Milligan and Sellers were way out there, but Harry Secombe was rather straighter. He had come through comedy, but he rarely grabbed me. There just wasn't that comic invention there. I think great double acts like French and Saunders have proved that the idea that you just have to have one straight person to say "why did you do that?" or "where was he going?" is nonsense. Despite having no straight man, Milligan and Sellers were a great double act as Eccles and Bluebottle, Grytpype-Thynne and Moriarty, or Henry Crun and Minnie Bannister. I always wonder why Michael Bentine, who had helped to create the Goons, went off and did other things before they made it big. I thought he would have been a great person to be in there because he was obviously nuts.
I developed a special attachment to the Goons because Spike Milligan was stationed in Bexhill, where I used to live. He was there during the war, positioned on the top of Galley Hill, a very weird little hill that starts off flat and then sort of leaps up. I think there's a coastguard station up there now, but in 1940 there was a gun, and Spike was up there with it trying to stop Hitler. He also used to play his trumpet in the De La Warr Pavilion at the bottom of the hill, and I worked there in the 1970s, selling sausages, eggs and Penguin biscuits in a kiosk.
I finally met him when he won his lifetime achievement prize at the Comedy Awards. I had heard these stories about how he could cut you down. But he was very funny that night, so I reckoned he was in a good mood, and I just grabbed him and told him about Radio Dubai. He probably didn't know me from Adam.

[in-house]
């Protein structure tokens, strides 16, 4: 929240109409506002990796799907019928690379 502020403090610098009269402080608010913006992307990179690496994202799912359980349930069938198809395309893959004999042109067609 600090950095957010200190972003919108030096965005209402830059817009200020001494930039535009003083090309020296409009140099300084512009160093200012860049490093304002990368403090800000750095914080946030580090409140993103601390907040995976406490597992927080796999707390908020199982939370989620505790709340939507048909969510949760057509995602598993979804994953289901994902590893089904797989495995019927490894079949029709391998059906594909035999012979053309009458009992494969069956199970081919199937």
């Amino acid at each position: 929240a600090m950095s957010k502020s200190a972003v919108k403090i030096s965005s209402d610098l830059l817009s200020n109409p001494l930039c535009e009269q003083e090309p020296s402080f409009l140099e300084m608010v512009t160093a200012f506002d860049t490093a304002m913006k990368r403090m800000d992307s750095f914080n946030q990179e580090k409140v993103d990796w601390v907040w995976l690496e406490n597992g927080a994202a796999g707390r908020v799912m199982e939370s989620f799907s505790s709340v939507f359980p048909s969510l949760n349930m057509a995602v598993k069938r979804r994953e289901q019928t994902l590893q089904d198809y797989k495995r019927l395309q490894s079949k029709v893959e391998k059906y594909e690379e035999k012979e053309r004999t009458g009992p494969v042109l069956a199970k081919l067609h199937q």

Afterwards I sent him a video saying: "Could you watch this?" I always hope that the people who have influenced me will like my stuff. And Spike sent my tape back with a very nice letter. From other letters I've read of his, I think he probably did watch the tape, and he seemed positive about it.
Then, at the turn of the millennium, there was this photoshoot where they wanted a picture of the veteran generation and the younger generation in comedy, and they asked him and me. I jumped at it, of course. And then I was late - I couldn't believe it. To be late for Spike Milligan - how could I be so stupid?
And then, when I arrived, I thought somehow that I couldn't just say nice things, so I just started talking complete rubbish to him, and he was cool about that, and he just talked rubbish back. You know the sort of thing: about these gorillas, there were seven of them, and they were dressed in tennis shirts. I beat them back, but you know how they can be, and they were clawing at me, they were clawing at me, Spike. And he just went with it. I really can't remember what we were saying. It was fantastic. When they'd taken the photo, he said: "I like your stuff, by the way." And suddenly I felt all weird. And he added: "No, I mean that." There was no one else there. I just wanted to ring a bell and have that played back.